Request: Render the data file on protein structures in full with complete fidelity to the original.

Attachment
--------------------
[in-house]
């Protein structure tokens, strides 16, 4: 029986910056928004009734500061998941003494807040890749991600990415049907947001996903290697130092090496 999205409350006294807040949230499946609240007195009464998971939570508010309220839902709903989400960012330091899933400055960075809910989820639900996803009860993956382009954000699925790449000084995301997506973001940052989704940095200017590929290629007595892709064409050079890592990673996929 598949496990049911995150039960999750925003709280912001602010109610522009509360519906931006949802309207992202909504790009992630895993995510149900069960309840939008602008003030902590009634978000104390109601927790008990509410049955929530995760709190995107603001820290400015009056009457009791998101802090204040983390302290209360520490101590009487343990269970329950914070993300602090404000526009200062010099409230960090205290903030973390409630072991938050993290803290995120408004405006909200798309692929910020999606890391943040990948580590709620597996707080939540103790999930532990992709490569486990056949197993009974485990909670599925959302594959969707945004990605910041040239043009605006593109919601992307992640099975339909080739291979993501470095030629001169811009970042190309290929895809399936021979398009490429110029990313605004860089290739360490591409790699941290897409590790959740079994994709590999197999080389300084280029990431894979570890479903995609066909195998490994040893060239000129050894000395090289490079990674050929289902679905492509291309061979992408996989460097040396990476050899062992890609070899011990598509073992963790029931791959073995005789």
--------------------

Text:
[in-house]
């Protein structure tokens, strides 16, 4: 029986910056928004009734500061998941003494807040890749991600990415049907947001996903290697130092090496 999205409350006294807040949230499946609240007195009464998971939570508010309220839902709903989400960012330091899933400055960075809910989820639900996803009860993956382009954000699925790449000084995301997506973001940052989704940095200017590929290629007595892709064409050079890592990673996929 598949496990049911995150039960999750925003709280912001602010109610522009509360519906931006949802309207992202909504790009992630895993995510149900069960309840939008602008003030902590009634978000104390109601927790008990509410049955929530995760709190995107603001820290400015009056009457009791998101802090204040983390302290209360520490101590009487343990269970329950914070993300602090404000526009200062010099409230960090205290903030973390409630072991938050993290803290995120408004405006909200798309692929910020999606890391943040990948580590709620597996707080939540103790999930532990992709490569486990056949197993009974485990909670599925959302594959969707945004990605910041040239043009605006593109919601992307992640099975339909080739291979993501470095030629001169811009970042190309290929895809399936021979398009490429110029990313605004860089290739360490591409790699941290897409590790959740079994994709590999197999080389300084280029990431894979570890479903995609066909195998490994040893060239000129050894000395090289490079990674050929289902679905492509291309061979992408996989460097040396990476050899062992890609070899011990598509073992963790029931791959073995005789």